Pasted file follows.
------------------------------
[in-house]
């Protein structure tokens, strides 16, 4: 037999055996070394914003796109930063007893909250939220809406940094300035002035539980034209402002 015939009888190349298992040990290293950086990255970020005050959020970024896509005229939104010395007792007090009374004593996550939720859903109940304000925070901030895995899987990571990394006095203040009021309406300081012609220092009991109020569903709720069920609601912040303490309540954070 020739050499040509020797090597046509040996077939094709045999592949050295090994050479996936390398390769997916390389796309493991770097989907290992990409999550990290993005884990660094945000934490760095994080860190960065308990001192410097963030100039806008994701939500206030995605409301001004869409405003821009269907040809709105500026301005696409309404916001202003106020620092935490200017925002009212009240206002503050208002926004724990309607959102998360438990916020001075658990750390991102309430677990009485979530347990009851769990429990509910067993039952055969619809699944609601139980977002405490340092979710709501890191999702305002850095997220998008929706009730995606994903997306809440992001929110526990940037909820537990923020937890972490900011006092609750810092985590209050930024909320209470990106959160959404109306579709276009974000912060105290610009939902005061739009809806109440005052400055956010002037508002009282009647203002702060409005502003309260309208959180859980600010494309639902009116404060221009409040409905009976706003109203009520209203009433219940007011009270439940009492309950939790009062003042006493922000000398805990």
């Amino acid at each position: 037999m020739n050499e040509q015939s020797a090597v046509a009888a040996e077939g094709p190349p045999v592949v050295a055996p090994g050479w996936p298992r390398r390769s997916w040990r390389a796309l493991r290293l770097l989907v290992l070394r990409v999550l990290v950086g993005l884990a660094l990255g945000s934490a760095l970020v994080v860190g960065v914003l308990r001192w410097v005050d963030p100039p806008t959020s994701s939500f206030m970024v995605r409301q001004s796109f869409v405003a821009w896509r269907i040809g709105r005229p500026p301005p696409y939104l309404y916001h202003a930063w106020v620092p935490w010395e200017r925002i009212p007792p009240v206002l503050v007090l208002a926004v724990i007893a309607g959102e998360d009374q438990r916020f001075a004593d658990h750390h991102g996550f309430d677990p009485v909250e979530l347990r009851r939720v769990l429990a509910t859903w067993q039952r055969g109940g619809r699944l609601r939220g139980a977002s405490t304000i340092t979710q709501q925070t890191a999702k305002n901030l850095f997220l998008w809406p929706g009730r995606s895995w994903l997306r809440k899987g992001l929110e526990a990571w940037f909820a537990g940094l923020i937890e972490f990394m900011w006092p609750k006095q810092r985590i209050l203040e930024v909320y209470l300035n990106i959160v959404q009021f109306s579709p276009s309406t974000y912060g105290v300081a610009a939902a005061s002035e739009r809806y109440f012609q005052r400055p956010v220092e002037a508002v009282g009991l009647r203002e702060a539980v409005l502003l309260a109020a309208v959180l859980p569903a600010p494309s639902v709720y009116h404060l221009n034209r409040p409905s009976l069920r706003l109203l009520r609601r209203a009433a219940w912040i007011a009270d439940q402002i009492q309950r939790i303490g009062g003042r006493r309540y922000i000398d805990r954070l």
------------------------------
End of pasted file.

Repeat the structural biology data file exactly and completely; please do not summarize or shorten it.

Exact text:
[in-house]
């Protein structure tokens, strides 16, 4: 037999055996070394914003796109930063007893909250939220809406940094300035002035539980034209402002 015939009888190349298992040990290293950086990255970020005050959020970024896509005229939104010395007792007090009374004593996550939720859903109940304000925070901030895995899987990571990394006095203040009021309406300081012609220092009991109020569903709720069920609601912040303490309540954070 020739050499040509020797090597046509040996077939094709045999592949050295090994050479996936390398390769997916390389796309493991770097989907290992990409999550990290993005884990660094945000934490760095994080860190960065308990001192410097963030100039806008994701939500206030995605409301001004869409405003821009269907040809709105500026301005696409309404916001202003106020620092935490200017925002009212009240206002503050208002926004724990309607959102998360438990916020001075658990750390991102309430677990009485979530347990009851769990429990509910067993039952055969619809699944609601139980977002405490340092979710709501890191999702305002850095997220998008929706009730995606994903997306809440992001929110526990940037909820537990923020937890972490900011006092609750810092985590209050930024909320209470990106959160959404109306579709276009974000912060105290610009939902005061739009809806109440005052400055956010002037508002009282009647203002702060409005502003309260309208959180859980600010494309639902009116404060221009409040409905009976706003109203009520209203009433219940007011009270439940009492309950939790009062003042006493922000000398805990």
């Amino acid at each position: 037999m020739n050499e040509q015939s020797a090597v046509a009888a040996e077939g094709p190349p045999v592949v050295a055996p090994g050479w996936p298992r390398r390769s997916w040990r390389a796309l493991r290293l770097l989907v290992l070394r990409v999550l990290v950086g993005l884990a660094l990255g945000s934490a760095l970020v994080v860190g960065v914003l308990r001192w410097v005050d963030p100039p806008t959020s994701s939500f206030m970024v995605r409301q001004s796109f869409v405003a821009w896509r269907i040809g709105r005229p500026p301005p696409y939104l309404y916001h202003a930063w106020v620092p935490w010395e200017r925002i009212p007792p009240v206002l503050v007090l208002a926004v724990i007893a309607g959102e998360d009374q438990r916020f001075a004593d658990h750390h991102g996550f309430d677990p009485v909250e979530l347990r009851r939720v769990l429990a509910t859903w067993q039952r055969g109940g619809r699944l609601r939220g139980a977002s405490t304000i340092t979710q709501q925070t890191a999702k305002n901030l850095f997220l998008w809406p929706g009730r995606s895995w994903l997306r809440k899987g992001l929110e526990a990571w940037f909820a537990g940094l923020i937890e972490f990394m900011w006092p609750k006095q810092r985590i209050l203040e930024v909320y209470l300035n990106i959160v959404q009021f109306s579709p276009s309406t974000y912060g105290v300081a610009a939902a005061s002035e739009r809806y109440f012609q005052r400055p956010v220092e002037a508002v009282g009991l009647r203002e702060a539980v409005l502003l309260a109020a309208v959180l859980p569903a600010p494309s639902v709720y009116h404060l221009n034209r409040p409905s009976l069920r706003l109203l009520r609601r209203a009433a219940w912040i007011a009270d439940q402002i009492q309950r939790i303490g009062g003042r006493r309540y922000i000398d805990r954070l």